Warning: Some of the photos used in this blog may disturb sensitive readers.
A fistula is simply a communication between two areas that would not occur naturally. There can be fisulas that communicate between a dog's anal sacs and the outside world, between a cow's rumen and the outside world and inside a dogs mouth we can have fistulas that communicate between the mouth and the nasal sinus. The mouth and nasal passages are typically separated by a layer of bone and the tissue lining the mouth and nasal passage. When a tooth becomes chronically infected, part of the body's response is to break down the bone surrounding the tooth. Periodontal Disease When the bone is broken down sufficiently a communication occurs between the mouth and nasal sinus. This leads to food material, water and oral bacteria being transferred to the nasal passage from the mouth. This can lead to sinus infections, sinus inflammation and even pneumonia. These need to be repaired surgically. The surgery is difficult and often has to be repeated due to the large defect we are trying to close with a limited amount of tissue.
This was a recent oronasal fistula repair that happened here at Riverside Veterinary Care, the patient was a Dachshund, this breed is prone to oronasal fistulas. In fact this dog had two, both were the upper canine teeth. The most common tooth for an oronasal fistula is the 4th premolar or Carnassial tooth on the upper jaw.
The picture below is after scaling and polishing and was taken during our charting of the mouth. We go around each tooth and obtain gingival sulcal depths to get an idea of how much active periodontal disease we are dealing with in each mouth. In this case there was a large defect on the inside of the canine tooth.
You can't see the defect just looking at the tooth and would have missed it if only the outside of the tooth was charted. Even on the x ray it can be difficult to see that anything is wrong.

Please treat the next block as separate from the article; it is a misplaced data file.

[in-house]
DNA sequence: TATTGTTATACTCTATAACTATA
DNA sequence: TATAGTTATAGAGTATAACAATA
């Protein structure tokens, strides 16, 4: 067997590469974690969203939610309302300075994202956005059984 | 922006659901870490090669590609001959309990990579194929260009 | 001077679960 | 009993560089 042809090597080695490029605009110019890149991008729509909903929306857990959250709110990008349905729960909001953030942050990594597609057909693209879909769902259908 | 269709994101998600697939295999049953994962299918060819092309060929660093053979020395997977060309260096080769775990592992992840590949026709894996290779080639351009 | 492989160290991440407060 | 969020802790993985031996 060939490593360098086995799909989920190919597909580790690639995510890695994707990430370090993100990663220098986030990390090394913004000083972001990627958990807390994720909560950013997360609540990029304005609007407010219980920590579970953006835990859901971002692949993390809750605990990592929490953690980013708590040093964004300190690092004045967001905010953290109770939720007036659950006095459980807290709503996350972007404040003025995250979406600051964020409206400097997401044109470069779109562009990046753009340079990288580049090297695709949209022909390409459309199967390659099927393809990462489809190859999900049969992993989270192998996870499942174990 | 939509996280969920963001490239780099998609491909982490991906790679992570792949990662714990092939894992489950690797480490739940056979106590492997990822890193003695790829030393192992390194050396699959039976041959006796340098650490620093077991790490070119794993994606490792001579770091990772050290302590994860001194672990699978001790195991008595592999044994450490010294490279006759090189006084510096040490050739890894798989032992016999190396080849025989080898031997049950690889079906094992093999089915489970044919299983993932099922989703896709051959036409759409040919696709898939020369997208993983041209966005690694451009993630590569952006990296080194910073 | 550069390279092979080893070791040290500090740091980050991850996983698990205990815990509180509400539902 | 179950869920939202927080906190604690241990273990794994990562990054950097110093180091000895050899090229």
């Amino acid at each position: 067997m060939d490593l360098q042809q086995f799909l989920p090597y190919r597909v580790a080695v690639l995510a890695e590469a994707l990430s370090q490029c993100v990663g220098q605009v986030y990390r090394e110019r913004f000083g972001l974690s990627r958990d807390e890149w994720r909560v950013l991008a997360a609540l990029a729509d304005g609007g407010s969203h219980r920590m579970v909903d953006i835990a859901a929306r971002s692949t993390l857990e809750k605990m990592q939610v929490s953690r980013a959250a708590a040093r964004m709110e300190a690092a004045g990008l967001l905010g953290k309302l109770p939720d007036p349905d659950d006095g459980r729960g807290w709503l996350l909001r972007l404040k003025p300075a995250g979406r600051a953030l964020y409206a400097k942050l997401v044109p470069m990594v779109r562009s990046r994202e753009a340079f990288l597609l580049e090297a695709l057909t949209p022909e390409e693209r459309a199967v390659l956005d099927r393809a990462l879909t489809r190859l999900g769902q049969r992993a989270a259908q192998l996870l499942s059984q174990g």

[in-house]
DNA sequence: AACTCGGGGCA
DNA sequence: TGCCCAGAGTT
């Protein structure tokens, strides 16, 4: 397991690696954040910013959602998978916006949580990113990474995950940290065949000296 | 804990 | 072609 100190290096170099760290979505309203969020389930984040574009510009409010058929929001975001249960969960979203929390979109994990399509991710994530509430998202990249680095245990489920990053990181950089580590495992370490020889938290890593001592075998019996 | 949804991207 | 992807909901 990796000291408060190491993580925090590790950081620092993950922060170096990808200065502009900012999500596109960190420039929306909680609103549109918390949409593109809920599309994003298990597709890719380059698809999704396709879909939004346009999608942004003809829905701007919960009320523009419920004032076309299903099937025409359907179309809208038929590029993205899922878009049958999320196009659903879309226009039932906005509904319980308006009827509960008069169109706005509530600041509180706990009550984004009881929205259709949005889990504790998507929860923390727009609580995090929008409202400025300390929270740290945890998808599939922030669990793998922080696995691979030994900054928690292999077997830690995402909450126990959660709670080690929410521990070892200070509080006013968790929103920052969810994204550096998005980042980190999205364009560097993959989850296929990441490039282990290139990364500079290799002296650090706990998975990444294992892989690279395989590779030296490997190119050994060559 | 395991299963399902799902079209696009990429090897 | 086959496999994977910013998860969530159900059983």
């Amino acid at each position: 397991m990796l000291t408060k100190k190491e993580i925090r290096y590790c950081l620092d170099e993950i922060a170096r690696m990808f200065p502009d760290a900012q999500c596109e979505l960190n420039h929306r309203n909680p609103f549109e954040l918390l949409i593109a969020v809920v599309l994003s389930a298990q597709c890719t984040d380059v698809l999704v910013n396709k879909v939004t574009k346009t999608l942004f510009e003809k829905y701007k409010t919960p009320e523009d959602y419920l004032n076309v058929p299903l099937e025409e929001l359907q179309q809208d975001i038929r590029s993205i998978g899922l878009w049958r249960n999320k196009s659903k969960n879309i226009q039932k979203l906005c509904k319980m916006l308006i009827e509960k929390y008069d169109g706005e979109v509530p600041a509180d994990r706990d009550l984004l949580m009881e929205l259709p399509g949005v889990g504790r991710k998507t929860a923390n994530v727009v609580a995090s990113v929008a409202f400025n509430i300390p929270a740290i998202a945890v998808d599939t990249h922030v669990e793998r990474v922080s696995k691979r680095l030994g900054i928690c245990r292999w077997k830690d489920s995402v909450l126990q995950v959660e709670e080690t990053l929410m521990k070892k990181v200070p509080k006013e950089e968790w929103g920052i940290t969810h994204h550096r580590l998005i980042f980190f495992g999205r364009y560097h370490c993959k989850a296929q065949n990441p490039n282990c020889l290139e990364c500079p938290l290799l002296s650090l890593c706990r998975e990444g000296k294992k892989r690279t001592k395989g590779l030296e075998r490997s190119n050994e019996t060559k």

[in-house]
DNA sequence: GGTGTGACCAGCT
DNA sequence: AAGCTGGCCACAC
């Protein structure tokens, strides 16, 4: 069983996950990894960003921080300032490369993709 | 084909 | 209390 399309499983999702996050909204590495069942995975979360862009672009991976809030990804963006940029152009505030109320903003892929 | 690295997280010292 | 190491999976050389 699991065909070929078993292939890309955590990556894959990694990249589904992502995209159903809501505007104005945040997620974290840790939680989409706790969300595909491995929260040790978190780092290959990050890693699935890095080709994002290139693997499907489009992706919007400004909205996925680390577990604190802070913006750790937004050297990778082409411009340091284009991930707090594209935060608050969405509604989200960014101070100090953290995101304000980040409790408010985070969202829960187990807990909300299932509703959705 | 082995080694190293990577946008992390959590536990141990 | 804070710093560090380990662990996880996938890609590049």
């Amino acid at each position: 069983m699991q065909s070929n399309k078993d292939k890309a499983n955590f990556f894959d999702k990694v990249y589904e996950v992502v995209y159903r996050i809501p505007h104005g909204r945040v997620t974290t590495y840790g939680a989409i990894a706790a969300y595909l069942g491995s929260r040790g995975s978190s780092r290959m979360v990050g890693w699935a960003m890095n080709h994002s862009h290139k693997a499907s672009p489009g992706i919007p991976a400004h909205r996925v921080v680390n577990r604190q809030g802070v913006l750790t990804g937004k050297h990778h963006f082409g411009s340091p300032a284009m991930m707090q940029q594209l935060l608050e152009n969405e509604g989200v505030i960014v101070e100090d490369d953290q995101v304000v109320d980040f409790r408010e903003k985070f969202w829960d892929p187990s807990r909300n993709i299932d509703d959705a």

If you look closely at the outline of the big tooth on the left and compare it to the second tooth to the right of that tooth, the outline of the canine tooth is much fuzzier and even appears to be eaten away in some spots. Still, looking at the picture of the tooth below you really can't tell that anything is wrong here.
When I insert a red rubber catheter into the spece behind the tooth however, I can get it to travel out the nostril. I would only do something like this while the pet was completely anesthestized and then only to illustrate the fistula.
I have already given this dog an injection of a local anesthetic and have discussed my findings and plans (including the pictures and the red rubber catheter) with the owner. I now make a long curving incsion into the gums to expose the bone around the canine tooth.
I understand you don't look at canine alveolar bone everyday so you'll have to take my word for it when I tell you that this bone is irregular. The tooth was extracted and the infected tissue was removed. This left a large socket that did a lot of bleeding.
I then place a local antibiotic in the socket and close the defect after preparing the flap so that it rests loosely over the socket. Tension will cause these surgery sites to fail every time and because these surgeries require a second procedure almost half the time anyway I like things to go as smoothly as possible the first time. For that reason, I really take my time making sure my flap is perfect the first time. I use absorbable suture as this little Dachshund probably isn't going to want to let me in its mouth again anytime soon!
The patient went home on some pain medication, with an E-collar (the cone of shame) and will be coming back in 10 days for a recheck. I will let you know how everything went then!